Curtis Chin grew up in Chung’s Cantonese Cuisine, a family restaurant with over six decades of serving diverse communities in Detroit.
The author spoke with MPR News host Tom Crann about his upcoming memoir, available for purchase on Oct. 17.
The story has been edited for length and clarity. To hear the full interview, click play on the audio player above.
Why did you decide to frame your book through the Chinese restaurant?
As a kid who grew up in a Chinese restaurant, I feel like that's the biggest thing that defines my growing up experience. More so than even saying I'm from Detroit, or I'm from the Midwest, I'm a Chinese restaurant kid. And so I really wanted to celebrate that experience.
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What was it like growing up in Chung’s and what the restaurant meant to Detroit and your neighborhood?
When I think about Chung's restaurant, it wasn't just emblematic of my own childhood, it really did represent the whole city. Our customers came from every segment: Black, white, Christian, Jewish, straight, gay … every type of person could find themselves in our Chinese restaurant. It really was a microcosm of Detroit and I like to think of a Chinese restaurant as being an integral fabric to the city itself.
What did you learn in that restaurant about your parents and family?
When you are a kid one of the most common phrases that your parents will say is: “Don’t talk to strangers.” My parents had the exact opposite advice for us. They told us to talk to strangers, and who they were talking about were the people sitting in our dining room.
My mom didn't graduate high school, my dad went to community college for maybe two semesters, I believe. So they didn't really know what opportunities existed outside those four walls, but they knew they had this dining room full of people that had access to different opportunities for us.
So anytime my dad met someone who had an interesting job, he would call all of us over, all six of us, we'd run over and barrage these poor customers with questions and it just opened up our idea, our eyes to different job opportunities out there. And thankfully, we had a lot of news reporters who would come to our restaurant and that's one of the ways that I sort of fell in love with creative nonfiction and storytelling.
I want to get some sense memories of you. If I bring up certain dishes that you mentioned in the book, tell me what comes to mind right away.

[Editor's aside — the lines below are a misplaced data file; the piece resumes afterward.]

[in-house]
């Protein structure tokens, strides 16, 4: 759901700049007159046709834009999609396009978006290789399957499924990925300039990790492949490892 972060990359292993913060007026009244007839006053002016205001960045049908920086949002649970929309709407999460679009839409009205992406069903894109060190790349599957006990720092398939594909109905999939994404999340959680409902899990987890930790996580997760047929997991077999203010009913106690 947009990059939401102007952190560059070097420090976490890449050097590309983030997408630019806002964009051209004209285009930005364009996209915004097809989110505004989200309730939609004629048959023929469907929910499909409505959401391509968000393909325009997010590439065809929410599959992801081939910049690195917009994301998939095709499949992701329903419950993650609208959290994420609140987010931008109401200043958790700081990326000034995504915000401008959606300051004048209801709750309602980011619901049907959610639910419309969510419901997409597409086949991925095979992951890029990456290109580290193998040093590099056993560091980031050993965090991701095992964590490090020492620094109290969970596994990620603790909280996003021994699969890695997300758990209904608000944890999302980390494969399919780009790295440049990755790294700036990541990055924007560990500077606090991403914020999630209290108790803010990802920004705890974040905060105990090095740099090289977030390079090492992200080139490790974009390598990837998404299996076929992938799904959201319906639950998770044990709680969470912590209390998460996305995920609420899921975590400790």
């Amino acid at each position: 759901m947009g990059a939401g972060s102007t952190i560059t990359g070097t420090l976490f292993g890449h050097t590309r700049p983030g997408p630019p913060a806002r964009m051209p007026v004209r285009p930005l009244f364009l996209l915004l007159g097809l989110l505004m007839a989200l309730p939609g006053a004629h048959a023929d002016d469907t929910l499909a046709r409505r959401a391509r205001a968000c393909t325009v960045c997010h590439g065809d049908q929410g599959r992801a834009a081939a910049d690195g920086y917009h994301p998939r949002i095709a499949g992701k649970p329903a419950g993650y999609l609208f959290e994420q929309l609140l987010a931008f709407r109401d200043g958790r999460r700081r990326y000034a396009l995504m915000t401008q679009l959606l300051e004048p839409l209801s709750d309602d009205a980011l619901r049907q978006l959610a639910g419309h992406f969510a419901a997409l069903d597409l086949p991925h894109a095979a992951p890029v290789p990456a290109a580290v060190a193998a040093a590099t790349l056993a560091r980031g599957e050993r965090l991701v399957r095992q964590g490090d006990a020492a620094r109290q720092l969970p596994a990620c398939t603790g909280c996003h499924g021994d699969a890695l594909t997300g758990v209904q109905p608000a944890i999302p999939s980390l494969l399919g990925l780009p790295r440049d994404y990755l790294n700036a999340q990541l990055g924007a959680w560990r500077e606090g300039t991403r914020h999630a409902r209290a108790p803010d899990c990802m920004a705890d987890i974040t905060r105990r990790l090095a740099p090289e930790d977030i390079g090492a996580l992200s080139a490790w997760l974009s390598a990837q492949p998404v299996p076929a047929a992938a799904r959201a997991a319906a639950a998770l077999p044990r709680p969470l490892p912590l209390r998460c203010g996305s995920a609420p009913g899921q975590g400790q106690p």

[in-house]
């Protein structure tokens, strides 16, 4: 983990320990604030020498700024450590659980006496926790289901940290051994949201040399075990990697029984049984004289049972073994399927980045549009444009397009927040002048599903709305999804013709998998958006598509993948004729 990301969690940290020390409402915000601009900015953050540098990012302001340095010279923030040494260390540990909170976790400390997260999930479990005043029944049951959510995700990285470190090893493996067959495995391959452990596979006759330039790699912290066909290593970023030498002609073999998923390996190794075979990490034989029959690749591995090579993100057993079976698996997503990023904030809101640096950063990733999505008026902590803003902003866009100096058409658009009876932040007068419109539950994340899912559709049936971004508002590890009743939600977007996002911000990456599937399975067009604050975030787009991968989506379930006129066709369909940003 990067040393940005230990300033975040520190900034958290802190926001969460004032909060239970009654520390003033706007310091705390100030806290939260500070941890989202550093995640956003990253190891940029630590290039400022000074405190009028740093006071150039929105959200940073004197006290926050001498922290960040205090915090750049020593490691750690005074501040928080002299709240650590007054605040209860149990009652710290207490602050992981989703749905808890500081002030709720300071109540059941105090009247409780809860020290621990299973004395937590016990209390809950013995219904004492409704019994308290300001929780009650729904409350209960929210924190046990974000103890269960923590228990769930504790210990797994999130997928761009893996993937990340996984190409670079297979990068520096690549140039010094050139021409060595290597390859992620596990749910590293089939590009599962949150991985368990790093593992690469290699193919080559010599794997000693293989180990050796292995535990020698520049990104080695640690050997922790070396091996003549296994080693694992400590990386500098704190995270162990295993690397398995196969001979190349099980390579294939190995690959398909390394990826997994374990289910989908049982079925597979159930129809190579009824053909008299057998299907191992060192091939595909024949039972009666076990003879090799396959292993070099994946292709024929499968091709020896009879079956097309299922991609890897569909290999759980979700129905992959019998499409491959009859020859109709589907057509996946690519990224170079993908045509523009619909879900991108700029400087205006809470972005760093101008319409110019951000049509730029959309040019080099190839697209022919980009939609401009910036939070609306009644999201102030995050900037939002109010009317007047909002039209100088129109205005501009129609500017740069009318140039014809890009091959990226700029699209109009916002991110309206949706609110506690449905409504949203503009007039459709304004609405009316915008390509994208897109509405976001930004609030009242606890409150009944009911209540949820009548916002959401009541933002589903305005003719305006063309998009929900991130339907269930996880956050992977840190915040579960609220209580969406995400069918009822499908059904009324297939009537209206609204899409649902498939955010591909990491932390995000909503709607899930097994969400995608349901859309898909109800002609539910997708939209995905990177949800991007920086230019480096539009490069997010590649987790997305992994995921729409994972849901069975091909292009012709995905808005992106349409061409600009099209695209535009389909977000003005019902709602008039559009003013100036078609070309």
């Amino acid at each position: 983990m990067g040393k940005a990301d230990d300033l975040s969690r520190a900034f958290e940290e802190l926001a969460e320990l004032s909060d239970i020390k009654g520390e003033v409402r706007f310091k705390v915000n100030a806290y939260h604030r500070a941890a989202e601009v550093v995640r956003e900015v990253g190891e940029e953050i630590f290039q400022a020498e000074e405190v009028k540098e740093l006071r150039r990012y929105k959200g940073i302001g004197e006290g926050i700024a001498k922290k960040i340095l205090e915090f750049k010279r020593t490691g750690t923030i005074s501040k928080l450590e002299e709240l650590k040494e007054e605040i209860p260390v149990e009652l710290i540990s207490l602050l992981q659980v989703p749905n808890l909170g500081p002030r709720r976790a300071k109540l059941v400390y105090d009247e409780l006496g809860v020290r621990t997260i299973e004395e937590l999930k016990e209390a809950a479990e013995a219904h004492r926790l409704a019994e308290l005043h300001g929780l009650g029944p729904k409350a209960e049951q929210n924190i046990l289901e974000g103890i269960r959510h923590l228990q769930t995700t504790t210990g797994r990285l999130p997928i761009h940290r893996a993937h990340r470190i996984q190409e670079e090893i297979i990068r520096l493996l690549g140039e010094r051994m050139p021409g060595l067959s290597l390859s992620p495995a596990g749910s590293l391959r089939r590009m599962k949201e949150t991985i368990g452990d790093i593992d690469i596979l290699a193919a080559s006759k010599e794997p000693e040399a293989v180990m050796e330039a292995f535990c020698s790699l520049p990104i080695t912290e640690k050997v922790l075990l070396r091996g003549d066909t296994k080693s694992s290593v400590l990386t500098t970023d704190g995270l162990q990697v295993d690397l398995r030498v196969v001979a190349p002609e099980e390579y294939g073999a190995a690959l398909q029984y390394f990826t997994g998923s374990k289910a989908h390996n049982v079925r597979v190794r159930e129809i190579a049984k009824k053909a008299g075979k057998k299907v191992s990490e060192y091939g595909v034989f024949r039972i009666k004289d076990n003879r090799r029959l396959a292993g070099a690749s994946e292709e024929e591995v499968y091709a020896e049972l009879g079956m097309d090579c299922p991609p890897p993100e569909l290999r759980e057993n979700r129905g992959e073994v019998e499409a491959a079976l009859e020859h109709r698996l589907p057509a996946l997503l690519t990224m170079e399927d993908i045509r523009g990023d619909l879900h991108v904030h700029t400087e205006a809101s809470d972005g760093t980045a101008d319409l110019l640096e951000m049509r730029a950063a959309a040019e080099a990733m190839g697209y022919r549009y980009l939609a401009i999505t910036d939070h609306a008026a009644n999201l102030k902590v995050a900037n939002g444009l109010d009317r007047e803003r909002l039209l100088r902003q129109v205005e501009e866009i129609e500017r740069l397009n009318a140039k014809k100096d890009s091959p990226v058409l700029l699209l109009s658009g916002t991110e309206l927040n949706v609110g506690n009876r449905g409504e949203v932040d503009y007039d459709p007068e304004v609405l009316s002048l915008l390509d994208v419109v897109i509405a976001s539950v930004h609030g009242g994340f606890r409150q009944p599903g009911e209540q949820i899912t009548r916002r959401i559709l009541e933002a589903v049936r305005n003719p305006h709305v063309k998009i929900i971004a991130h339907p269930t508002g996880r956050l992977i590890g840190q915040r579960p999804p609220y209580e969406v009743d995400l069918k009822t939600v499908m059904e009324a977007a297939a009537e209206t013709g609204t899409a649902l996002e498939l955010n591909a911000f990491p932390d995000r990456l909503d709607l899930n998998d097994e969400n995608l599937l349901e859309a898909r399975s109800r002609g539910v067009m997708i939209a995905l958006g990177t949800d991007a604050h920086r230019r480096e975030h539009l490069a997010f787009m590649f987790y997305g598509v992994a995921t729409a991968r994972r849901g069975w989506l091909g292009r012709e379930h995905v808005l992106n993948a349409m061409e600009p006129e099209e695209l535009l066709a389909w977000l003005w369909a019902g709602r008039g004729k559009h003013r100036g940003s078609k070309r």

Egg rolls: I always like to quiz people and ask them, How many egg rolls do you think we sold over the 60 years that we ran that location? We sold over 10 million egg rolls and part of the reason they were so popular was that they were all homemade, every component, even the skin or outer wrap. It would take my grandma and my mom a full day just to make them. That's why people would just literally order them by the dozens and treat them as a whole meal.
Boneless almond chicken breast: It is a breaded fried white fillet breast of chicken with brown gravy and served with a bowl of white rice, where the almond comes in is a really light garnish along with slivers of pea pod and water chestnuts. My grandmother claimed that we actually were the restaurant that invented the almond boneless chicken. And it's a dish that we don't really see in many other places around the country. I mean, they're scattered sightings here and there, but really not to the level and love that Detroiters have for it.
Tell us about Mr. Mah, a chef that your family hired who was an influence on you.
It's very hard to keep a Chinese restaurant running in Detroit, because of the availability of cooks who could make really good Chinese food. It's not a very large pool. as you can imagine.
So when he brought in this one guy from San Francisco, my heart melted. I just, I totally fell in love. And he happened to be our fry cook and so maybe that's why I love almond boneless chicken so much, because I just spent so many afternoons just hanging around with him. And so, yeah, another fond memory is that idea of: 'coming out is connected to the food,’ and that's what my memories are.
What message or takeaway do you want people to take from your book?
We live in a very divided country right now. We have these little silos where we don't talk to each other. But Chinese restaurants are one of the few places where you can actually walk in and see people from different races, socioeconomic backgrounds, religions, or sexual orientations. And I thought it would be nice if you actually started a conversation with someone. We're dealing with some very, very important issues, so I don't want to skirt that. We've got to also find a way to talk about these things in a way that brings us together rather than drives us apart. And so in a small, small way, I hope that my book can help with that conversation.